Tax authorities in many European countries along with officials from Australia and New Zealand are probing local entities named in a massive leak of data on clients of a Panama-based law firm Sunday.
On Monday, the British government reportedly asked for a copy of leaked data on the clients of Mossack Fonseca so it can examine the information and act on any possible tax evasion. In France, President Francois Hollande promised legal proceedings against individuals named in the documents and thanked “the whistleblowers” for bringing the so-called Panama Papers to light.
“It's good news that we are aware of these revelations because it will bring in tax revenue from those who have defrauded,” Hollande reportedly said.
The Panama Papers contain tax details of hundreds of thousands of clients in more than 11.5 million documents of Mossack Fonseca. The papers, which span nearly 40 years, from 1977 through the end of 2015, allegedly show that some of the companies were being used for suspected money laundering, arms and drug deals and tax evasion.
The documents emerged in an investigation published Sunday by the International Consortium of Investigative Journalists (ICIJ) and more than 100 other global news organizations.
Elsewhere in Europe, Norway’s Financial Supervisory Authority said it would ask for explanations from Norwegian banks named in the leak, according to Reuters. Austria’s financial markets regulator is also reportedly examining whether local lenders Raiffeisen Bank International and Hypo Landesbank Vorarlberg broke any anti-money laundering rules after they were named in the international data leak.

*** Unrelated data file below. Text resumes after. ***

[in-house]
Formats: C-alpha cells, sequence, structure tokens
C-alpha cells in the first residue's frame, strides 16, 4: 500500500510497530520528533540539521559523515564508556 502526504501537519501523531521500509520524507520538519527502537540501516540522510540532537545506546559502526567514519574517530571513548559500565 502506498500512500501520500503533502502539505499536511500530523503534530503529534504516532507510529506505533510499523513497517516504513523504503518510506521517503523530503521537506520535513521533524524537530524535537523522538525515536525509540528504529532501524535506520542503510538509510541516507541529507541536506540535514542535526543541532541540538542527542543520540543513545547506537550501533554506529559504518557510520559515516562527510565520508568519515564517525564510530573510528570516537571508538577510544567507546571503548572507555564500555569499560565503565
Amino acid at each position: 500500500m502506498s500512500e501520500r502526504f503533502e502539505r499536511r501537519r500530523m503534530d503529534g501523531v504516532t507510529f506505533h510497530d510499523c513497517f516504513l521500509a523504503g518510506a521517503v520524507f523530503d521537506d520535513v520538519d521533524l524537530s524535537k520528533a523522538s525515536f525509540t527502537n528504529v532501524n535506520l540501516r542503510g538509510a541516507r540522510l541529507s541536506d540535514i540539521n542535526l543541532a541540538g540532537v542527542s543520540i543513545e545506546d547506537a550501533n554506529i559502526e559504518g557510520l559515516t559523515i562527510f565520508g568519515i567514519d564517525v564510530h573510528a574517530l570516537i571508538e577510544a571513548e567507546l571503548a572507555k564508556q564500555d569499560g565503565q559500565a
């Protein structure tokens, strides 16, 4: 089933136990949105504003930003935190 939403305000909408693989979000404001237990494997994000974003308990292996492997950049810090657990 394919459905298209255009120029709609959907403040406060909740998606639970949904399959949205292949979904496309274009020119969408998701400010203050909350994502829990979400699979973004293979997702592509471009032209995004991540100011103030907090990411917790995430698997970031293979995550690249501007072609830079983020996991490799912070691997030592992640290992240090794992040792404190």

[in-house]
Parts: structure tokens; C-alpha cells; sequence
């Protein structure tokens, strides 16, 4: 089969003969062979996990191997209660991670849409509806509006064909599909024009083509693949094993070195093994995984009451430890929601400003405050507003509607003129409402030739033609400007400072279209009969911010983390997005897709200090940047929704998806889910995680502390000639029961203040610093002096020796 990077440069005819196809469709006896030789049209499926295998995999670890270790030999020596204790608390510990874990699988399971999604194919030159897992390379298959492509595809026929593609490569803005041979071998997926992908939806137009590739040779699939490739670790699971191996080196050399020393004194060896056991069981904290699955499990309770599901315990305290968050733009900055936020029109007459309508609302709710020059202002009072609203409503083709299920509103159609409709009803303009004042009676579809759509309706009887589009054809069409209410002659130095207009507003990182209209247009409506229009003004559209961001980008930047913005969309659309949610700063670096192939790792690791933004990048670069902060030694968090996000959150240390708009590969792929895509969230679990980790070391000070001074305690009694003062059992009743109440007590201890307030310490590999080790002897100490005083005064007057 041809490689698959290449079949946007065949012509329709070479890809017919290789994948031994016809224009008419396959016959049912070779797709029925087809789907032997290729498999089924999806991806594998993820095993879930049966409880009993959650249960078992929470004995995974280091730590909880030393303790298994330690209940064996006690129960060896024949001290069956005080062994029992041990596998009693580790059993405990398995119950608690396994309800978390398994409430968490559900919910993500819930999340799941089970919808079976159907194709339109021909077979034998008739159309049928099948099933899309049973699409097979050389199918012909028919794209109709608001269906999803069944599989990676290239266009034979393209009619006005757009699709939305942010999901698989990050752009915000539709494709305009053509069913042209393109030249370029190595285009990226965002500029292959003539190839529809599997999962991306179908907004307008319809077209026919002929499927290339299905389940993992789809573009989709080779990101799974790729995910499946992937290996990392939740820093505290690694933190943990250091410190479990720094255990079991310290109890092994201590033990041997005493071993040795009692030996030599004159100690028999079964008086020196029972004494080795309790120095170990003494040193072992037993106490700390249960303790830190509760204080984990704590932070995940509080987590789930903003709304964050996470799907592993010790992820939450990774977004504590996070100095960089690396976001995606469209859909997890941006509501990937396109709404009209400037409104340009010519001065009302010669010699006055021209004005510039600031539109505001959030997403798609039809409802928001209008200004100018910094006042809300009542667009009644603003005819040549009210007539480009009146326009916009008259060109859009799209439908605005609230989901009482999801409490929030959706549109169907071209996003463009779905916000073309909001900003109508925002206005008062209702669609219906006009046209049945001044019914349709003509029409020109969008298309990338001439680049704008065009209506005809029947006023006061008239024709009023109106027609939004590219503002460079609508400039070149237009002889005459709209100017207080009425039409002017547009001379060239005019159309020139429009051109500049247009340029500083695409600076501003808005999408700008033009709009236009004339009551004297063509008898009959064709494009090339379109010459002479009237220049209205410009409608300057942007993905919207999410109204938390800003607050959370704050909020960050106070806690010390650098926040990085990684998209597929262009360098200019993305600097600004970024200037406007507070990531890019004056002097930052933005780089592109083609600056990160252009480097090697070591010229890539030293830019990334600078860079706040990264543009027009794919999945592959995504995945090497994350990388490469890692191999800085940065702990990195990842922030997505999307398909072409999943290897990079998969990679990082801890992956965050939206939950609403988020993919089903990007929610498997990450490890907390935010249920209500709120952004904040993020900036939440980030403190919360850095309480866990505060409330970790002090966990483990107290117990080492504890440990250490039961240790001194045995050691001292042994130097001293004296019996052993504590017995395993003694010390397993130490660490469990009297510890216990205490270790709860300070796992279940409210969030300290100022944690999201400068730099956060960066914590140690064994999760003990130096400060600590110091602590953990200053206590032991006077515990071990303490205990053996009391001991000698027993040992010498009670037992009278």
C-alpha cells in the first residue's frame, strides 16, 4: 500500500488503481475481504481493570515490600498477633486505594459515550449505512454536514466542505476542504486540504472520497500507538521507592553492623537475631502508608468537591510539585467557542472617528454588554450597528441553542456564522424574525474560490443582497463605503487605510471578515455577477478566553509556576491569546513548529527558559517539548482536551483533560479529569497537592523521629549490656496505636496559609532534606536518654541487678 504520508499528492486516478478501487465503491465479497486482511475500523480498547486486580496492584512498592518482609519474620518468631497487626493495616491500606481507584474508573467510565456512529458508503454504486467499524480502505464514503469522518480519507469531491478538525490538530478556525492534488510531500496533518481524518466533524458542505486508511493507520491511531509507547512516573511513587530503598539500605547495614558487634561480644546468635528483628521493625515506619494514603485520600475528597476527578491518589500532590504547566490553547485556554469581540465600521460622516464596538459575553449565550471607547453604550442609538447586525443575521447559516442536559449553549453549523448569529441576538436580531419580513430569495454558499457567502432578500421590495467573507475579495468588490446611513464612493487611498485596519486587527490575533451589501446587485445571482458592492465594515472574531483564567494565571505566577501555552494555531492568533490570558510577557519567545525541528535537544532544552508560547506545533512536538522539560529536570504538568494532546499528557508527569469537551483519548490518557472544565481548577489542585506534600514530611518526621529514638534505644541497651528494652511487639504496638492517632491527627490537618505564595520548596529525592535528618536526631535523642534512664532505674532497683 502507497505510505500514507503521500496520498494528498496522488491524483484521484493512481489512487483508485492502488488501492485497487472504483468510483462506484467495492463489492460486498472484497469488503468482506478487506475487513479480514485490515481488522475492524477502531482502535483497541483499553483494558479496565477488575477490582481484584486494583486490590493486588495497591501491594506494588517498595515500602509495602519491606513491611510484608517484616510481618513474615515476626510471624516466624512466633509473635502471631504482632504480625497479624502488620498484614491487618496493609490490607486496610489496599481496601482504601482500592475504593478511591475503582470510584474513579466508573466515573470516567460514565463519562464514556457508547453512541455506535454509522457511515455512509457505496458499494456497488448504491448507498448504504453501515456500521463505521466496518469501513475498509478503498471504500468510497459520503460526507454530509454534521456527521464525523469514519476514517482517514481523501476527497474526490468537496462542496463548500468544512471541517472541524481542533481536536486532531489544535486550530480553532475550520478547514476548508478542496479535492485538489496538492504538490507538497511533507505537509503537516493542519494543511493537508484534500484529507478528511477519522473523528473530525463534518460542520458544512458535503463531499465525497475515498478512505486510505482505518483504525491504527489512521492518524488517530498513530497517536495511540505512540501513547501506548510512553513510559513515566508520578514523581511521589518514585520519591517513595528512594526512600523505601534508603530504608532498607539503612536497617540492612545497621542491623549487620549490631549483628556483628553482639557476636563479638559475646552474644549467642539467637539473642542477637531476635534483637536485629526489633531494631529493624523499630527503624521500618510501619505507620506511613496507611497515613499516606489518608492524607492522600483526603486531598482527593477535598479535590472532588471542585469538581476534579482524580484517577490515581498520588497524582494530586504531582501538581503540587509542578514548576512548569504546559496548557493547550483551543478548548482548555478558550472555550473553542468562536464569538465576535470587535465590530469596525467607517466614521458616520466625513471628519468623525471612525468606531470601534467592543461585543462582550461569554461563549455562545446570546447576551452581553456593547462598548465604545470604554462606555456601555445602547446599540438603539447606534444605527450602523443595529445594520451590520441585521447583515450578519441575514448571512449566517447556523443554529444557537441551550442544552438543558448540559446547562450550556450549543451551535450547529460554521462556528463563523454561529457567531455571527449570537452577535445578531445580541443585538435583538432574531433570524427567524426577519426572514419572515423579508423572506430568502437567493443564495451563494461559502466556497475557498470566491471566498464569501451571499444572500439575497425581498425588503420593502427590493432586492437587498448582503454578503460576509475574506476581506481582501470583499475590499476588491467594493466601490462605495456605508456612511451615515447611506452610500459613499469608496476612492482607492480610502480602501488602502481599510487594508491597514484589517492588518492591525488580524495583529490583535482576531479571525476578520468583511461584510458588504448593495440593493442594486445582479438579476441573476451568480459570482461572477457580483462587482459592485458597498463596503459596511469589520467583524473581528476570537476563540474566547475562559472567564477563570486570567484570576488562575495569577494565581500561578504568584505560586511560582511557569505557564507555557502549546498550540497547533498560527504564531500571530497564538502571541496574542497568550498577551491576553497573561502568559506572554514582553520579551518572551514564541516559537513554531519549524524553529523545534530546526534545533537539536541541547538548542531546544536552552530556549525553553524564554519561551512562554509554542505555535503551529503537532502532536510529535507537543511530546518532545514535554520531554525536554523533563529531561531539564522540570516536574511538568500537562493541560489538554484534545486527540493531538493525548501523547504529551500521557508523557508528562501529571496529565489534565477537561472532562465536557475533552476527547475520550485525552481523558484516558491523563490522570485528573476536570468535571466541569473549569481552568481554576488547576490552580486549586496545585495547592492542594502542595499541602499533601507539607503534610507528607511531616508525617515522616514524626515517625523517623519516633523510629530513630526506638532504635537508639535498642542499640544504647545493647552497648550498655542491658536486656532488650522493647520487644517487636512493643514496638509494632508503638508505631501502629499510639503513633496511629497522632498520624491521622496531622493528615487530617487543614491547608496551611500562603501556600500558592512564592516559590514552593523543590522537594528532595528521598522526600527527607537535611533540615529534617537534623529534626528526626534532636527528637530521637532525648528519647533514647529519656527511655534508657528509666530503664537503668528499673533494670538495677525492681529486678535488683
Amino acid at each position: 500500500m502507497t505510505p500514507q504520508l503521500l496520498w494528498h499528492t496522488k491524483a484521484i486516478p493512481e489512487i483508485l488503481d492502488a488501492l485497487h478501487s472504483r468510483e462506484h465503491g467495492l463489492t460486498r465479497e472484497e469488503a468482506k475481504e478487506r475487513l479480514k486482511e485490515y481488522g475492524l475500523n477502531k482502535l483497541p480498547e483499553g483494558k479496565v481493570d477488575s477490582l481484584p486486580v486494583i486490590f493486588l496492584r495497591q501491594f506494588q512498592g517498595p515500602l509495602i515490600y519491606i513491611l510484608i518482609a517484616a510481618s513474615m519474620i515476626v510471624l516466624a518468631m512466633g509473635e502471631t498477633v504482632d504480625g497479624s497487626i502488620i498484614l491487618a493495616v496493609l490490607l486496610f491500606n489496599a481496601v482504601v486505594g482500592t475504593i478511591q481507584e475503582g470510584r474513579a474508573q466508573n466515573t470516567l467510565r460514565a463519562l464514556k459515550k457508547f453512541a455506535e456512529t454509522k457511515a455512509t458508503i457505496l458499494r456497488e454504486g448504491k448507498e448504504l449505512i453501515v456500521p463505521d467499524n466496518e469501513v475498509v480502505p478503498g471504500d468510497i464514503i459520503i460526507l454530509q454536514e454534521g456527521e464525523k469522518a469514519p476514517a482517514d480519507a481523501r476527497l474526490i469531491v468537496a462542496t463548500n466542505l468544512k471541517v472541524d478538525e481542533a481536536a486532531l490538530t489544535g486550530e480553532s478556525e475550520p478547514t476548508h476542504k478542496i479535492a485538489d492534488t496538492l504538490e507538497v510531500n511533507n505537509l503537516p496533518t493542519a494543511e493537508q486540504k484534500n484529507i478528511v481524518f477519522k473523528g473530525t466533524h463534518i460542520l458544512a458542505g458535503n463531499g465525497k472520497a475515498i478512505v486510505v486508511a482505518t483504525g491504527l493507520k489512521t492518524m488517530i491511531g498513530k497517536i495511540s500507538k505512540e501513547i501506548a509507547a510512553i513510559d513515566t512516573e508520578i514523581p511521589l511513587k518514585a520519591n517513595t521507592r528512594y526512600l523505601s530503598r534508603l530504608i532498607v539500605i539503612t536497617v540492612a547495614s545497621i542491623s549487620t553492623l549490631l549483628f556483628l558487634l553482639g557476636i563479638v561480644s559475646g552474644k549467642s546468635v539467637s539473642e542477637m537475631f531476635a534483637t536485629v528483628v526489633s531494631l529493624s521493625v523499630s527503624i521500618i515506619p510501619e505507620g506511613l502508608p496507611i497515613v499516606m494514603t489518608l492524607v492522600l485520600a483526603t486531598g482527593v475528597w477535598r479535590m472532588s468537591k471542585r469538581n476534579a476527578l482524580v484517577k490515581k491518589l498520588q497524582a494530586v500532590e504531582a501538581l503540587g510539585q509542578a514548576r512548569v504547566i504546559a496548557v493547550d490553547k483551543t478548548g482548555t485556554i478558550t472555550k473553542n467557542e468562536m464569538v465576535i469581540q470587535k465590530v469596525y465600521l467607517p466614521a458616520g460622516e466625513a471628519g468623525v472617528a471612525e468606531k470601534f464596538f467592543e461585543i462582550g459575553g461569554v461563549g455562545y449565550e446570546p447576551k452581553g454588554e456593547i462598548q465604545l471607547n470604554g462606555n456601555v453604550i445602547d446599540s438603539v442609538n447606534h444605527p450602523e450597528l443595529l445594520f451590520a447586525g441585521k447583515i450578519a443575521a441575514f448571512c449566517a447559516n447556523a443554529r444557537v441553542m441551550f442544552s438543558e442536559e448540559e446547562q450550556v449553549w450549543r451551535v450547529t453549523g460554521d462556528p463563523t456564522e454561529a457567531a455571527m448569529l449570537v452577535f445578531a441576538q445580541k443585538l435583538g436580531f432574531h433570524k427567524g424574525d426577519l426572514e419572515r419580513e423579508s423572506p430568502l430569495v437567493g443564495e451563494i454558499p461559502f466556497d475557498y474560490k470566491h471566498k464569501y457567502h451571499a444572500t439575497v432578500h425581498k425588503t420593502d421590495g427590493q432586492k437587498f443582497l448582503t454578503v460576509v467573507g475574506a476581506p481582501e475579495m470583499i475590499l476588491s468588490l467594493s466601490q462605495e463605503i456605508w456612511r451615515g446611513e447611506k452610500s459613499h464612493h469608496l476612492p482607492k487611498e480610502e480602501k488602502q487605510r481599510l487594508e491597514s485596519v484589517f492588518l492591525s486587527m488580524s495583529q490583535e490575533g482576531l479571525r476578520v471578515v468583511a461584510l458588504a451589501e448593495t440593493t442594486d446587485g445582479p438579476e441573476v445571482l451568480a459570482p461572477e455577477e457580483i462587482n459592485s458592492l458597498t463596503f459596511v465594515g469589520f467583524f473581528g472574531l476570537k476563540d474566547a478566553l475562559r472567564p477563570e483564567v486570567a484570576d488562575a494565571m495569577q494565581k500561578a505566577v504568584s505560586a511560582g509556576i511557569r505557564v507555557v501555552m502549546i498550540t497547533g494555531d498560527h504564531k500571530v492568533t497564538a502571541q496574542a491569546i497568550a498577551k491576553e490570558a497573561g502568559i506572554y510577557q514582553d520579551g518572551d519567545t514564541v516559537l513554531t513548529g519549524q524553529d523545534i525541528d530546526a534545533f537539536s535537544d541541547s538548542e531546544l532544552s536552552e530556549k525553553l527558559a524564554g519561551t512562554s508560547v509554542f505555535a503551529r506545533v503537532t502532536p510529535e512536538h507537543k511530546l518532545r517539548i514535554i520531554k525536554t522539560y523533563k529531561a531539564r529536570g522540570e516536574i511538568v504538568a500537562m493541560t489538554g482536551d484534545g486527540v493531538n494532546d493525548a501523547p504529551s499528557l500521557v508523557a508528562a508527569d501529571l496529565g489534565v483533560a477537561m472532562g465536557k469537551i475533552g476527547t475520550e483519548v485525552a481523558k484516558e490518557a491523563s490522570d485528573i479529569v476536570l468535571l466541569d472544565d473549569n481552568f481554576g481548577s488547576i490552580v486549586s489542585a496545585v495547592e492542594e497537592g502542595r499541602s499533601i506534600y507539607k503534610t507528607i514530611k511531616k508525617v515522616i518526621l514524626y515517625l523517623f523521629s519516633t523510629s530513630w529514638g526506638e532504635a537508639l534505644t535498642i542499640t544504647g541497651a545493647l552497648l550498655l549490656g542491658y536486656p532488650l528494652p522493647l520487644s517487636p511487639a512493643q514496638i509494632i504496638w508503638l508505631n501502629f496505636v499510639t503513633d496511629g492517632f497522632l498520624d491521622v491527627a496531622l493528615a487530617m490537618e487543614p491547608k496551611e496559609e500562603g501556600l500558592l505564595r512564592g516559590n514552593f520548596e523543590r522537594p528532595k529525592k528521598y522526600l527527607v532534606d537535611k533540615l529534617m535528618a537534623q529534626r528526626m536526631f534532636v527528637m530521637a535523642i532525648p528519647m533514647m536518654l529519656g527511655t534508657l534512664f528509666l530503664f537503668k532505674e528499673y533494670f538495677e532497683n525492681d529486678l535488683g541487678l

The documents also allegedly traced a network of secret offshore deals and loans worth $2 billion to close friends of Russian President Vladimir Putin, the Guardian said. Putin’s spokesman Dmitry Peskov dismissed the claims as a plot against Russia, aimed at discrediting Putin prior to parliamentary elections this week.
The prime minister of Iceland, Sigmundur Gunnlaugsson, has also been accused of hiding millions of dollars of investments in his country's banks behind a secretive offshore company.
The Australian Tax Office said Monday that it was investigating more than 800 wealthy clients of Mossack Fonseca, Reuters reported.